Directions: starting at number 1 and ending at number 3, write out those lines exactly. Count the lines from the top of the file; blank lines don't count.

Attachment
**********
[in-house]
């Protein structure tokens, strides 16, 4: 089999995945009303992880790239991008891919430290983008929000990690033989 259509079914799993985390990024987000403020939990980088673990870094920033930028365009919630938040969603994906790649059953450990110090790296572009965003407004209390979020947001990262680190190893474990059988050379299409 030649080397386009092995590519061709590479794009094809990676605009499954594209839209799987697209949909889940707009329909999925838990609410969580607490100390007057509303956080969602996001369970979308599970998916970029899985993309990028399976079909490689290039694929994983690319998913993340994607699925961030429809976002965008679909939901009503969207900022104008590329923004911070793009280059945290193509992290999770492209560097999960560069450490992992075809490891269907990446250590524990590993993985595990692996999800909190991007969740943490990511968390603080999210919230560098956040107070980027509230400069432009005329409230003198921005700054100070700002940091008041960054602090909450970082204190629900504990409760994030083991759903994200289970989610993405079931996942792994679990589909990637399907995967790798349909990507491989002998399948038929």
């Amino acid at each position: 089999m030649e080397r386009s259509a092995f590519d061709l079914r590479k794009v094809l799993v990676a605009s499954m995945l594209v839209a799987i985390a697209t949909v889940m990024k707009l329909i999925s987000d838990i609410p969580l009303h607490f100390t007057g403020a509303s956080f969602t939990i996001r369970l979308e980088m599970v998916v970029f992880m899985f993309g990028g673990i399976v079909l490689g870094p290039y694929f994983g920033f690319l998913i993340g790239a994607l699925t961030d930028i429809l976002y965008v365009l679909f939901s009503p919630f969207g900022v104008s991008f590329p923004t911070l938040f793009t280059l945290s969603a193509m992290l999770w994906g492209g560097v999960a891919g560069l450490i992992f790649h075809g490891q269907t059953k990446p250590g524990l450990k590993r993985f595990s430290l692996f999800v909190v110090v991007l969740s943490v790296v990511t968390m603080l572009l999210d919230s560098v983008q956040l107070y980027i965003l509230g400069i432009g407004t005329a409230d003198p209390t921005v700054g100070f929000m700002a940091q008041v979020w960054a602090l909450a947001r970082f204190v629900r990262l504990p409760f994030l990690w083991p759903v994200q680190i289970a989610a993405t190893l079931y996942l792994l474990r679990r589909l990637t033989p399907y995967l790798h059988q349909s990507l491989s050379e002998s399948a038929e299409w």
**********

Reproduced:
[in-house]
């Protein structure tokens, strides 16, 4: 089999995945009303992880790239991008891919430290983008929000990690033989 259509079914799993985390990024987000403020939990980088673990870094920033930028365009919630938040969603994906790649059953450990110090790296572009965003407004209390979020947001990262680190190893474990059988050379299409 030649080397386009092995590519061709590479794009094809990676605009499954594209839209799987697209949909889940707009329909999925838990609410969580607490100390007057509303956080969602996001369970979308599970998916970029899985993309990028399976079909490689290039694929994983690319998913993340994607699925961030429809976002965008679909939901009503969207900022104008590329923004911070793009280059945290193509992290999770492209560097999960560069450490992992075809490891269907990446250590524990590993993985595990692996999800909190991007969740943490990511968390603080999210919230560098956040107070980027509230400069432009005329409230003198921005700054100070700002940091008041960054602090909450970082204190629900504990409760994030083991759903994200289970989610993405079931996942792994679990589909990637399907995967790798349909990507491989002998399948038929």
């Amino acid at each position: 089999m030649e080397r386009s259509a092995f590519d061709l079914r590479k794009v094809l799993v990676a605009s499954m995945l594209v839209a799987i985390a697209t949909v889940m990024k707009l329909i999925s987000d838990i609410p969580l009303h607490f100390t007057g403020a509303s956080f969602t939990i996001r369970l979308e980088m599970v998916v970029f992880m899985f993309g990028g673990i399976v079909l490689g870094p290039y694929f994983g920033f690319l998913i993340g790239a994607l699925t961030d930028i429809l976002y965008v365009l679909f939901s009503p919630f969207g900022v104008s991008f590329p923004t911070l938040f793009t280059l945290s969603a193509m992290l999770w994906g492209g560097v999960a891919g560069l450490i992992f790649h075809g490891q269907t059953k990446p250590g524990l450990k590993r993985f595990s430290l692996f999800v909190v110090v991007l969740s943490v790296v990511t968390m603080l572009l999210d919230s560098v983008q956040l107070y980027i965003l509230g400069i432009g407004t005329a409230d003198p209390t921005v700054g100070f929000m700002a940091q008041v979020w960054a602090l909450a947001r970082f204190v629900r990262l504990p409760f994030l990690w083991p759903v994200q680190i289970a989610a993405t190893l079931y996942l792994l474990r679990r589909l990637t033989p399907y995967l790798h059988q349909s990507l491989s050379e002998s399948a038929e299409w």